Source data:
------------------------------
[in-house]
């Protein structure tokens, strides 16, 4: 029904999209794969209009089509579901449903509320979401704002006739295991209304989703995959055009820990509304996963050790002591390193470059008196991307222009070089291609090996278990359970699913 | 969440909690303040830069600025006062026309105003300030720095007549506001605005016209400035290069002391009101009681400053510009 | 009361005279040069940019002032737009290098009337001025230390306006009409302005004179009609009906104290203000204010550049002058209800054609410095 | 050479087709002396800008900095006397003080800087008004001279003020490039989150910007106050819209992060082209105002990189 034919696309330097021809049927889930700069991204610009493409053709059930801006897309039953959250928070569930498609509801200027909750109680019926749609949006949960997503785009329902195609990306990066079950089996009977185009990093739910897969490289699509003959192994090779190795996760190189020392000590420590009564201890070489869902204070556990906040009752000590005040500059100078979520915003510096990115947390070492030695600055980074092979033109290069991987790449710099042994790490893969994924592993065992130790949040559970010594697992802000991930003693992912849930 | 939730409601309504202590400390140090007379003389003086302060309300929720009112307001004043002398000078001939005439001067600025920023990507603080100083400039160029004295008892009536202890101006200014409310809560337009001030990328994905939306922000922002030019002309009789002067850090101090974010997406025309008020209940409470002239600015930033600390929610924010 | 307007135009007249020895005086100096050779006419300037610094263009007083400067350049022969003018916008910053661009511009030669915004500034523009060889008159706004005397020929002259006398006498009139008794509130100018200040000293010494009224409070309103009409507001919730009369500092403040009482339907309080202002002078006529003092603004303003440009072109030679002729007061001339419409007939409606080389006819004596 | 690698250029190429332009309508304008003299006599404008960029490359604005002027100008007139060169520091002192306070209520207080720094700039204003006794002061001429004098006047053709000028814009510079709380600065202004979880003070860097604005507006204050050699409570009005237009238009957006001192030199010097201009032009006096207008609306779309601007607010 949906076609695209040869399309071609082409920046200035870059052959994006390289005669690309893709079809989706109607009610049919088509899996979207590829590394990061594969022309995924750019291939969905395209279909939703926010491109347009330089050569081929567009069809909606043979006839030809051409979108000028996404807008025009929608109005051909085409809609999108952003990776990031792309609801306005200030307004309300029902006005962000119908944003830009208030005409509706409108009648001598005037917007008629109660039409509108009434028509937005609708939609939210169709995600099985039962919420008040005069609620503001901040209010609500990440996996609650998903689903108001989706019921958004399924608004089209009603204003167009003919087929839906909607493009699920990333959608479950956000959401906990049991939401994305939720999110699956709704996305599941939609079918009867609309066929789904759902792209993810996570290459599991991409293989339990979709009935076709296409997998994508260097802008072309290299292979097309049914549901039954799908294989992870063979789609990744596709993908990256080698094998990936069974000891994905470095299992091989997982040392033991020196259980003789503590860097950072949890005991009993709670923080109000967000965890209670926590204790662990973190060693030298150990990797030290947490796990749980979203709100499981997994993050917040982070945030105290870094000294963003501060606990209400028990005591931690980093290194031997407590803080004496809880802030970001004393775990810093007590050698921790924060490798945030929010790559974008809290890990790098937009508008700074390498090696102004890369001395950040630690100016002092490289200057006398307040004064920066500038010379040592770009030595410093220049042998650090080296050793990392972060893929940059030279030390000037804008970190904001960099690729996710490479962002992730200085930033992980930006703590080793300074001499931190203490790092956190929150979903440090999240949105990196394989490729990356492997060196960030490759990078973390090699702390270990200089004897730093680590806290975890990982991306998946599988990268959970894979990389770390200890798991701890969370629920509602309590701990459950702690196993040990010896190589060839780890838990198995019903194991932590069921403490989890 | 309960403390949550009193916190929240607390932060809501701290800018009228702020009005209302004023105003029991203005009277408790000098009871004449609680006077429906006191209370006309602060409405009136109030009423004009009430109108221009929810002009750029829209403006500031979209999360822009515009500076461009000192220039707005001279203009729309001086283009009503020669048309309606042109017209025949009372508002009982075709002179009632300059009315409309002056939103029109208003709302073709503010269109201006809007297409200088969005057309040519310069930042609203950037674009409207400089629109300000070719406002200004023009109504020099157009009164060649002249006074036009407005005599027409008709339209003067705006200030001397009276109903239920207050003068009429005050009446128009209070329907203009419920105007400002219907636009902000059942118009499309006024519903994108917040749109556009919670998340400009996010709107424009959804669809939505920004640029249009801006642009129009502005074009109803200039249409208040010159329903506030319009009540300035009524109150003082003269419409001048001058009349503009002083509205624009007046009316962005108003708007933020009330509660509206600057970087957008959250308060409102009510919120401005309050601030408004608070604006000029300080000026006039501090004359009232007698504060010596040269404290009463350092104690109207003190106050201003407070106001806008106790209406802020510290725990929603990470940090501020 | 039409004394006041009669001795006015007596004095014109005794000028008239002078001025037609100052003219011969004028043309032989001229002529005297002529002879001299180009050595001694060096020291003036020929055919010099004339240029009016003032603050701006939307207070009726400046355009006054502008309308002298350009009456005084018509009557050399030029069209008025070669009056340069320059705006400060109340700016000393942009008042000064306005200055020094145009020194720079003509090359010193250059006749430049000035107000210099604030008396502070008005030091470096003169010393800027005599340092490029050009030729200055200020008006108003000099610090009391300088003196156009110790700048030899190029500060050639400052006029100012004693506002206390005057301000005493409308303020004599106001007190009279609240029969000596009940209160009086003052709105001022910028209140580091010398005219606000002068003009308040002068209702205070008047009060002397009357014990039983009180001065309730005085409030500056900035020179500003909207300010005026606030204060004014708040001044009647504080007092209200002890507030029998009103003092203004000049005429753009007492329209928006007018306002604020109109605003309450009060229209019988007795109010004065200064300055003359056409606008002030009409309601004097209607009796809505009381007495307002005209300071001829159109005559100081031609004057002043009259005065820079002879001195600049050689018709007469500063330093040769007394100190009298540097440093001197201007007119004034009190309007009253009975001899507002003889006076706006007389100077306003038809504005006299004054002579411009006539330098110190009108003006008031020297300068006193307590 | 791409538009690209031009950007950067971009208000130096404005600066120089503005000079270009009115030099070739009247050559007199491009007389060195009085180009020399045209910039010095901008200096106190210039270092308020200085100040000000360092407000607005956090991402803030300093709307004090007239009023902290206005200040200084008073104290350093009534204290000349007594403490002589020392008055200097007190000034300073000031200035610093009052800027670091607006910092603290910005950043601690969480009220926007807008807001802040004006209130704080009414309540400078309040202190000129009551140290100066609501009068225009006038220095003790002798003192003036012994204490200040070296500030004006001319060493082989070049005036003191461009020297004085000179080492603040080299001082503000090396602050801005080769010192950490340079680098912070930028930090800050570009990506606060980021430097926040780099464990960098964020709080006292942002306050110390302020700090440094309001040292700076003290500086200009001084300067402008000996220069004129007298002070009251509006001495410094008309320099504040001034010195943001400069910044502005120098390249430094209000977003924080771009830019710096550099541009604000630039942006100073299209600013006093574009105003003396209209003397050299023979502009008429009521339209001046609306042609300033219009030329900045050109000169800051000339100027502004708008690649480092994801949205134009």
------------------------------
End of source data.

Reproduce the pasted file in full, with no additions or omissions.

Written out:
[in-house]
């Protein structure tokens, strides 16, 4: 029904999209794969209009089509579901449903509320979401704002006739295991209304989703995959055009820990509304996963050790002591390193470059008196991307222009070089291609090996278990359970699913 | 969440909690303040830069600025006062026309105003300030720095007549506001605005016209400035290069002391009101009681400053510009 | 009361005279040069940019002032737009290098009337001025230390306006009409302005004179009609009906104290203000204010550049002058209800054609410095 | 050479087709002396800008900095006397003080800087008004001279003020490039989150910007106050819209992060082209105002990189 034919696309330097021809049927889930700069991204610009493409053709059930801006897309039953959250928070569930498609509801200027909750109680019926749609949006949960997503785009329902195609990306990066079950089996009977185009990093739910897969490289699509003959192994090779190795996760190189020392000590420590009564201890070489869902204070556990906040009752000590005040500059100078979520915003510096990115947390070492030695600055980074092979033109290069991987790449710099042994790490893969994924592993065992130790949040559970010594697992802000991930003693992912849930 | 939730409601309504202590400390140090007379003389003086302060309300929720009112307001004043002398000078001939005439001067600025920023990507603080100083400039160029004295008892009536202890101006200014409310809560337009001030990328994905939306922000922002030019002309009789002067850090101090974010997406025309008020209940409470002239600015930033600390929610924010 | 307007135009007249020895005086100096050779006419300037610094263009007083400067350049022969003018916008910053661009511009030669915004500034523009060889008159706004005397020929002259006398006498009139008794509130100018200040000293010494009224409070309103009409507001919730009369500092403040009482339907309080202002002078006529003092603004303003440009072109030679002729007061001339419409007939409606080389006819004596 | 690698250029190429332009309508304008003299006599404008960029490359604005002027100008007139060169520091002192306070209520207080720094700039204003006794002061001429004098006047053709000028814009510079709380600065202004979880003070860097604005507006204050050699409570009005237009238009957006001192030199010097201009032009006096207008609306779309601007607010 949906076609695209040869399309071609082409920046200035870059052959994006390289005669690309893709079809989706109607009610049919088509899996979207590829590394990061594969022309995924750019291939969905395209279909939703926010491109347009330089050569081929567009069809909606043979006839030809051409979108000028996404807008025009929608109005051909085409809609999108952003990776990031792309609801306005200030307004309300029902006005962000119908944003830009208030005409509706409108009648001598005037917007008629109660039409509108009434028509937005609708939609939210169709995600099985039962919420008040005069609620503001901040209010609500990440996996609650998903689903108001989706019921958004399924608004089209009603204003167009003919087929839906909607493009699920990333959608479950956000959401906990049991939401994305939720999110699956709704996305599941939609079918009867609309066929789904759902792209993810996570290459599991991409293989339990979709009935076709296409997998994508260097802008072309290299292979097309049914549901039954799908294989992870063979789609990744596709993908990256080698094998990936069974000891994905470095299992091989997982040392033991020196259980003789503590860097950072949890005991009993709670923080109000967000965890209670926590204790662990973190060693030298150990990797030290947490796990749980979203709100499981997994993050917040982070945030105290870094000294963003501060606990209400028990005591931690980093290194031997407590803080004496809880802030970001004393775990810093007590050698921790924060490798945030929010790559974008809290890990790098937009508008700074390498090696102004890369001395950040630690100016002092490289200057006398307040004064920066500038010379040592770009030595410093220049042998650090080296050793990392972060893929940059030279030390000037804008970190904001960099690729996710490479962002992730200085930033992980930006703590080793300074001499931190203490790092956190929150979903440090999240949105990196394989490729990356492997060196960030490759990078973390090699702390270990200089004897730093680590806290975890990982991306998946599988990268959970894979990389770390200890798991701890969370629920509602309590701990459950702690196993040990010896190589060839780890838990198995019903194991932590069921403490989890 | 309960403390949550009193916190929240607390932060809501701290800018009228702020009005209302004023105003029991203005009277408790000098009871004449609680006077429906006191209370006309602060409405009136109030009423004009009430109108221009929810002009750029829209403006500031979209999360822009515009500076461009000192220039707005001279203009729309001086283009009503020669048309309606042109017209025949009372508002009982075709002179009632300059009315409309002056939103029109208003709302073709503010269109201006809007297409200088969005057309040519310069930042609203950037674009409207400089629109300000070719406002200004023009109504020099157009009164060649002249006074036009407005005599027409008709339209003067705006200030001397009276109903239920207050003068009429005050009446128009209070329907203009419920105007400002219907636009902000059942118009499309006024519903994108917040749109556009919670998340400009996010709107424009959804669809939505920004640029249009801006642009129009502005074009109803200039249409208040010159329903506030319009009540300035009524109150003082003269419409001048001058009349503009002083509205624009007046009316962005108003708007933020009330509660509206600057970087957008959250308060409102009510919120401005309050601030408004608070604006000029300080000026006039501090004359009232007698504060010596040269404290009463350092104690109207003190106050201003407070106001806008106790209406802020510290725990929603990470940090501020 | 039409004394006041009669001795006015007596004095014109005794000028008239002078001025037609100052003219011969004028043309032989001229002529005297002529002879001299180009050595001694060096020291003036020929055919010099004339240029009016003032603050701006939307207070009726400046355009006054502008309308002298350009009456005084018509009557050399030029069209008025070669009056340069320059705006400060109340700016000393942009008042000064306005200055020094145009020194720079003509090359010193250059006749430049000035107000210099604030008396502070008005030091470096003169010393800027005599340092490029050009030729200055200020008006108003000099610090009391300088003196156009110790700048030899190029500060050639400052006029100012004693506002206390005057301000005493409308303020004599106001007190009279609240029969000596009940209160009086003052709105001022910028209140580091010398005219606000002068003009308040002068209702205070008047009060002397009357014990039983009180001065309730005085409030500056900035020179500003909207300010005026606030204060004014708040001044009647504080007092209200002890507030029998009103003092203004000049005429753009007492329209928006007018306002604020109109605003309450009060229209019988007795109010004065200064300055003359056409606008002030009409309601004097209607009796809505009381007495307002005209300071001829159109005559100081031609004057002043009259005065820079002879001195600049050689018709007469500063330093040769007394100190009298540097440093001197201007007119004034009190309007009253009975001899507002003889006076706006007389100077306003038809504005006299004054002579411009006539330098110190009108003006008031020297300068006193307590 | 791409538009690209031009950007950067971009208000130096404005600066120089503005000079270009009115030099070739009247050559007199491009007389060195009085180009020399045209910039010095901008200096106190210039270092308020200085100040000000360092407000607005956090991402803030300093709307004090007239009023902290206005200040200084008073104290350093009534204290000349007594403490002589020392008055200097007190000034300073000031200035610093009052800027670091607006910092603290910005950043601690969480009220926007807008807001802040004006209130704080009414309540400078309040202190000129009551140290100066609501009068225009006038220095003790002798003192003036012994204490200040070296500030004006001319060493082989070049005036003191461009020297004085000179080492603040080299001082503000090396602050801005080769010192950490340079680098912070930028930090800050570009990506606060980021430097926040780099464990960098964020709080006292942002306050110390302020700090440094309001040292700076003290500086200009001084300067402008000996220069004129007298002070009251509006001495410094008309320099504040001034010195943001400069910044502005120098390249430094209000977003924080771009830019710096550099541009604000630039942006100073299209600013006093574009105003003396209209003397050299023979502009008429009521339209001046609306042609300033219009030329900045050109000169800051000339100027502004708008690649480092994801949205134009």